Unfortunately, Mother Nature has continued to take us by surprise this summer. It’s becoming clear that these weather events will become more frequent and extreme, and that’s alongside living in a country that straddles major fault lines and its largest cities are built around volcanoes.
This year we’re extremely privileged to have a disaster response expect coming to our shores to speak at NZPI Conference 2023. Laurie Johnson’s impressive job title is Chief Catastrophe Response & Resiliency Officer, California Earthquake Authority Principal, and she’ll be coming across from the USA in April. She’s an internationally recognised urban planner specialising in disaster recovery and catastrophe risk management.
Laurie began her planning career working with communities that were soon struck by the 1989 Loma Prieta earthquake. Ever since she’s been involved in post-disaster recovery planning, management and research following many of the world's major urban disasters, including earthquakes in California, Japan, New Zealand, and China. Much of her work is captured in her recent book, After Great Disasters: An In-Depth Analysis of How Six Countries Managed Community Recovery (2017). Laurie also has an extensive background in disaster loss estimation and catastrophe risk modelling, serving as Vice President of Technical Marketing and Catastrophe Response at RMS for many years.
Laurie is the President of the Earthquake Engineering Research Institute (EERI), a technical society devoted to earthquake risk reduction across the globe. She’s also on the Steering Committee of the Geotechnical Extreme Event Reconnaissance organization, the Board of Trustees of the Earthquakes and Megacities Initiative, and the Advisory Board of the Global Earthquake Model. In 2018, she was inducted into the College of Fellows of the American Institute of Certified Planners.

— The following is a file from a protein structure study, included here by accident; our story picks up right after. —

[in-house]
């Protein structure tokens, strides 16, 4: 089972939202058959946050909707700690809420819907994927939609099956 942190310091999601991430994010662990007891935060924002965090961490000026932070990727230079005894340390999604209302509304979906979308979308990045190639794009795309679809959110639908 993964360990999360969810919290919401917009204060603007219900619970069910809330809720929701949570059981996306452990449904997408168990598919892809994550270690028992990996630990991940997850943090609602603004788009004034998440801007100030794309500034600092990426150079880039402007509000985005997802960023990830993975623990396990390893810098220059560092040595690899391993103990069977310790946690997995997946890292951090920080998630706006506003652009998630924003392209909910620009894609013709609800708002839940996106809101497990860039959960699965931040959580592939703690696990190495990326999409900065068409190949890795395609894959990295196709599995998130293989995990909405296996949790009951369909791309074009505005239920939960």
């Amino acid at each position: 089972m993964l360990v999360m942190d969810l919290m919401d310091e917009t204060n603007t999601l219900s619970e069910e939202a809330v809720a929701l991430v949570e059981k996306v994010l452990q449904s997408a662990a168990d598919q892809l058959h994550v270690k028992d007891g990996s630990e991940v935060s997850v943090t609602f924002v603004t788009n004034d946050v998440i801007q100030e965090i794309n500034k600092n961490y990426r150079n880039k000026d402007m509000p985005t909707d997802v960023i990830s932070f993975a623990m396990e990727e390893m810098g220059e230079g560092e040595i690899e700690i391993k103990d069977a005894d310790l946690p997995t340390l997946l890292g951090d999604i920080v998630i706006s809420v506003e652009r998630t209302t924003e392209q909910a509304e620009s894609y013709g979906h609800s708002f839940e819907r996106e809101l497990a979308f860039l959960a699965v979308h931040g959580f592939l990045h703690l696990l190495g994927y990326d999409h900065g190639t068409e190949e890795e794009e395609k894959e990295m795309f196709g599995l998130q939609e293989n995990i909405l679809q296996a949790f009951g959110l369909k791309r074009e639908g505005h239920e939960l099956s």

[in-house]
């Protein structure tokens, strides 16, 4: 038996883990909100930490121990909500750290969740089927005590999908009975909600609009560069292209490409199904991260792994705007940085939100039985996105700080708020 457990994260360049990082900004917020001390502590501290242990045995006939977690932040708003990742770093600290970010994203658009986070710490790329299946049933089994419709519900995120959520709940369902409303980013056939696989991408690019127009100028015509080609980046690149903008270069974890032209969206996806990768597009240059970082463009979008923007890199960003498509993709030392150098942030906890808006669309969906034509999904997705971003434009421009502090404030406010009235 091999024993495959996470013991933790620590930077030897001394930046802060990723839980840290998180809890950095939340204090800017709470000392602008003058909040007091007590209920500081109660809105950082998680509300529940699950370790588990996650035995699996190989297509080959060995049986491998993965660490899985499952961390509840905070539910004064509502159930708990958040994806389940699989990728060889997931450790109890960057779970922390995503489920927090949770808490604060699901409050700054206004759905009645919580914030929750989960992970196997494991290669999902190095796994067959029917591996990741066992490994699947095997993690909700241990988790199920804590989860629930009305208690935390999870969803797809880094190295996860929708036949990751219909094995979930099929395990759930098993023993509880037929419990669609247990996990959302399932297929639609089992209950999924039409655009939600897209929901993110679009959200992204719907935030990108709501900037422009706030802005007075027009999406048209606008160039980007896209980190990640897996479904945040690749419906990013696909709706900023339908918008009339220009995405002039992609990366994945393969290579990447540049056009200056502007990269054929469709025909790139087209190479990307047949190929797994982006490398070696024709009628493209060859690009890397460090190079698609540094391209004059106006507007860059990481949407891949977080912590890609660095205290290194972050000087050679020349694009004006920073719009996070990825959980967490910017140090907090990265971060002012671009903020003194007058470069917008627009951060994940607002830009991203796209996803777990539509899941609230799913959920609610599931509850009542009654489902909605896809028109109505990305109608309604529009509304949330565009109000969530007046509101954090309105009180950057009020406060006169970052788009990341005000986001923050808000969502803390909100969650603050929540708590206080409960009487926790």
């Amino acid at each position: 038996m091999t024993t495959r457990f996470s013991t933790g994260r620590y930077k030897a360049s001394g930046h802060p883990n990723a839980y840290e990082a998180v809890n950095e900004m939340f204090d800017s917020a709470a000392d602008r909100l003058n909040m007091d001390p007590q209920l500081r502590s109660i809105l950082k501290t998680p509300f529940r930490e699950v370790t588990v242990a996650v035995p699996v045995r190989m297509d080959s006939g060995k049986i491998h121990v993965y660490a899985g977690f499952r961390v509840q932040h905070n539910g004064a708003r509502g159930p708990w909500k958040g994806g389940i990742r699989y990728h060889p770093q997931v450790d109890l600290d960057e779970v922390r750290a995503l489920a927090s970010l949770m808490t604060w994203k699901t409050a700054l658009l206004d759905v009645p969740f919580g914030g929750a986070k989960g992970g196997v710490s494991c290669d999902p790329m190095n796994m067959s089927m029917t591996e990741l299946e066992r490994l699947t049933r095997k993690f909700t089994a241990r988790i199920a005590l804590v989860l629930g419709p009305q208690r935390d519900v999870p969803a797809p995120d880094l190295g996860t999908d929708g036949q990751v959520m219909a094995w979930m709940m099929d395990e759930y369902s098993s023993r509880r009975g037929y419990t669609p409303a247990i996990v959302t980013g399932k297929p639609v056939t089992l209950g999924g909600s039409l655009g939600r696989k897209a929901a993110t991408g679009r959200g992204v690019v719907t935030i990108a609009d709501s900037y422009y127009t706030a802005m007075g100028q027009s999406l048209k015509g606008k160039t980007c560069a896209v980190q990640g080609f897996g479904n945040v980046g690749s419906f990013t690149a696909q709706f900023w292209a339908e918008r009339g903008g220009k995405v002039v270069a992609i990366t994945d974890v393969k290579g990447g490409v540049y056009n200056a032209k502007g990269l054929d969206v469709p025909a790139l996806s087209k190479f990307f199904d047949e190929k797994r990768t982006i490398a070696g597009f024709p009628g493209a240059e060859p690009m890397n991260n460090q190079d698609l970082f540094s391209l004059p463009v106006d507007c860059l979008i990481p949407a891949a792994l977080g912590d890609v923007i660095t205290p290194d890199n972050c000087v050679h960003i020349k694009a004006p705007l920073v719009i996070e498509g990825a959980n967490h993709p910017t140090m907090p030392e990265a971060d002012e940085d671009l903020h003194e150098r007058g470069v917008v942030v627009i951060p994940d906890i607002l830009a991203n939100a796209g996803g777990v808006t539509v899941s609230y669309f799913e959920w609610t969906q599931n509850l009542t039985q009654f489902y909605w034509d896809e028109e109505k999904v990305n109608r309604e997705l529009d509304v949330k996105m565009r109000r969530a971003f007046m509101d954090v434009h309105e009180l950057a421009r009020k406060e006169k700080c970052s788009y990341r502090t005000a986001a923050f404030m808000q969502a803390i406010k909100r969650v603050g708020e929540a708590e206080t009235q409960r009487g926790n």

Laurie’s keynote session at NZPI Conference 2023 will focus on the conference theme of Rising up to the Challenges that we face in planning for our current and future environments. She’ll present key findings on how recovery and resilience planning offer opportunities to improve building construction and design, renew infrastructure, create new land use arrangements, reinvent economies, and improve governance. Laurie believes that lessons learned from past disasters can help planners develop and implement effective resilience plans ahead of disaster and also be ready to rise to the challenges presented by future disasters.
On windy weekends, you can find Laurie kite foiling or sailing out on San Francisco Bay or the Sacramento Delta. We’re hoping to bring her in person to meet you at #NZPIC23, 19 – 21 April in Ōtautahi / Christchurch.